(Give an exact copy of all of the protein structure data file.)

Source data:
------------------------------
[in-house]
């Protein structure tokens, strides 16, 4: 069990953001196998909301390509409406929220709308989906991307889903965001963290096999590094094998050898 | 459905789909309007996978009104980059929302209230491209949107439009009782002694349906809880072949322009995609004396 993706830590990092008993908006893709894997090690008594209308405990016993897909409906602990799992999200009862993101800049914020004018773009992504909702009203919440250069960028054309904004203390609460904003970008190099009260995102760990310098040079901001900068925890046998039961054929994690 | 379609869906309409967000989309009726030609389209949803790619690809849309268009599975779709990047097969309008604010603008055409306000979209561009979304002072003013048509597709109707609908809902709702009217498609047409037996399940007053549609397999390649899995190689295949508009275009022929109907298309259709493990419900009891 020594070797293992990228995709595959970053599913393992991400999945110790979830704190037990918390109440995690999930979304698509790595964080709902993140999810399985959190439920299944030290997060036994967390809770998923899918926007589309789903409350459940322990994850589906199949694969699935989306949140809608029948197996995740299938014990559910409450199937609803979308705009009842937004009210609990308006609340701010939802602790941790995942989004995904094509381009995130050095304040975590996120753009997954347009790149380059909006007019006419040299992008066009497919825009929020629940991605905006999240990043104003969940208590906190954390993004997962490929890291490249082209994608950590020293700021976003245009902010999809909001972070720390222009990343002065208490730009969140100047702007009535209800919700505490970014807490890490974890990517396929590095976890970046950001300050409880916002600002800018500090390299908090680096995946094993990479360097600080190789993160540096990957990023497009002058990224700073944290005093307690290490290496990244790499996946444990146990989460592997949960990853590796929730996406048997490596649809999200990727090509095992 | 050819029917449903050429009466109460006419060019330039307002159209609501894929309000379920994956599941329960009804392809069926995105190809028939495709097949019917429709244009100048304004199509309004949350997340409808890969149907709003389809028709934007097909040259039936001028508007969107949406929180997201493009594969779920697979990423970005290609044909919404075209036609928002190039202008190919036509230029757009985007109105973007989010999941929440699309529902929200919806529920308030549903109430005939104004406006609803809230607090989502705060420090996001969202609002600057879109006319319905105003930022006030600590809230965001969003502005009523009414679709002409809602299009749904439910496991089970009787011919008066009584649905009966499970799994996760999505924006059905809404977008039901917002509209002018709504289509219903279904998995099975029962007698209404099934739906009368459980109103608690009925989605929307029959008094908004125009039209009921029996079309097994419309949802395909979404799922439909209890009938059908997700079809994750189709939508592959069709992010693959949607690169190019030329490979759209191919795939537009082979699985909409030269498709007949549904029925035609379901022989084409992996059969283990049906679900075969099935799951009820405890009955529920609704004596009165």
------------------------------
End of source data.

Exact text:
[in-house]
């Protein structure tokens, strides 16, 4: 069990953001196998909301390509409406929220709308989906991307889903965001963290096999590094094998050898 | 459905789909309007996978009104980059929302209230491209949107439009009782002694349906809880072949322009995609004396 993706830590990092008993908006893709894997090690008594209308405990016993897909409906602990799992999200009862993101800049914020004018773009992504909702009203919440250069960028054309904004203390609460904003970008190099009260995102760990310098040079901001900068925890046998039961054929994690 | 379609869906309409967000989309009726030609389209949803790619690809849309268009599975779709990047097969309008604010603008055409306000979209561009979304002072003013048509597709109707609908809902709702009217498609047409037996399940007053549609397999390649899995190689295949508009275009022929109907298309259709493990419900009891 020594070797293992990228995709595959970053599913393992991400999945110790979830704190037990918390109440995690999930979304698509790595964080709902993140999810399985959190439920299944030290997060036994967390809770998923899918926007589309789903409350459940322990994850589906199949694969699935989306949140809608029948197996995740299938014990559910409450199937609803979308705009009842937004009210609990308006609340701010939802602790941790995942989004995904094509381009995130050095304040975590996120753009997954347009790149380059909006007019006419040299992008066009497919825009929020629940991605905006999240990043104003969940208590906190954390993004997962490929890291490249082209994608950590020293700021976003245009902010999809909001972070720390222009990343002065208490730009969140100047702007009535209800919700505490970014807490890490974890990517396929590095976890970046950001300050409880916002600002800018500090390299908090680096995946094993990479360097600080190789993160540096990957990023497009002058990224700073944290005093307690290490290496990244790499996946444990146990989460592997949960990853590796929730996406048997490596649809999200990727090509095992 | 050819029917449903050429009466109460006419060019330039307002159209609501894929309000379920994956599941329960009804392809069926995105190809028939495709097949019917429709244009100048304004199509309004949350997340409808890969149907709003389809028709934007097909040259039936001028508007969107949406929180997201493009594969779920697979990423970005290609044909919404075209036609928002190039202008190919036509230029757009985007109105973007989010999941929440699309529902929200919806529920308030549903109430005939104004406006609803809230607090989502705060420090996001969202609002600057879109006319319905105003930022006030600590809230965001969003502005009523009414679709002409809602299009749904439910496991089970009787011919008066009584649905009966499970799994996760999505924006059905809404977008039901917002509209002018709504289509219903279904998995099975029962007698209404099934739906009368459980109103608690009925989605929307029959008094908004125009039209009921029996079309097994419309949802395909979404799922439909209890009938059908997700079809994750189709939508592959069709992010693959949607690169190019030329490979759209191919795939537009082979699985909409030269498709007949549904029925035609379901022989084409992996059969283990049906679900075969099935799951009820405890009955529920609704004596009165």